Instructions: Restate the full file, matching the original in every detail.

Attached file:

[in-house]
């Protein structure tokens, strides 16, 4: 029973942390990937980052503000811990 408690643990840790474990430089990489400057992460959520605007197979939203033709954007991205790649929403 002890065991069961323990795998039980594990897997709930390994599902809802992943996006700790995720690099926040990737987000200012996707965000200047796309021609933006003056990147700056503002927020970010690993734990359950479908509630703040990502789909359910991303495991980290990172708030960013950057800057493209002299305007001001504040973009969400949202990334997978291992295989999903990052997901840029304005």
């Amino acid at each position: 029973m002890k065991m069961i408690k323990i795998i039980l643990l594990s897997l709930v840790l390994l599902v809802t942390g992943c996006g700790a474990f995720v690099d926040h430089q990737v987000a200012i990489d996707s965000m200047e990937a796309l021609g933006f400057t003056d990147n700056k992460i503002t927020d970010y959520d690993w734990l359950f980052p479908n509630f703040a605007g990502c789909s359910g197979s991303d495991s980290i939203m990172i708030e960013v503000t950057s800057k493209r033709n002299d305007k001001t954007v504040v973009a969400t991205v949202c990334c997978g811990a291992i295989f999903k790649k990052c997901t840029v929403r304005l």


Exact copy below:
[in-house]
């Protein structure tokens, strides 16, 4: 029973942390990937980052503000811990 408690643990840790474990430089990489400057992460959520605007197979939203033709954007991205790649929403 002890065991069961323990795998039980594990897997709930390994599902809802992943996006700790995720690099926040990737987000200012996707965000200047796309021609933006003056990147700056503002927020970010690993734990359950479908509630703040990502789909359910991303495991980290990172708030960013950057800057493209002299305007001001504040973009969400949202990334997978291992295989999903990052997901840029304005």
């Amino acid at each position: 029973m002890k065991m069961i408690k323990i795998i039980l643990l594990s897997l709930v840790l390994l599902v809802t942390g992943c996006g700790a474990f995720v690099d926040h430089q990737v987000a200012i990489d996707s965000m200047e990937a796309l021609g933006f400057t003056d990147n700056k992460i503002t927020d970010y959520d690993w734990l359950f980052p479908n509630f703040a605007g990502c789909s359910g197979s991303d495991s980290i939203m990172i708030e960013v503000t950057s800057k493209r033709n002299d305007k001001t954007v504040v973009a969400t991205v949202c990334c997978g811990a291992i295989f999903k790649k990052c997901t840029v929403r304005l």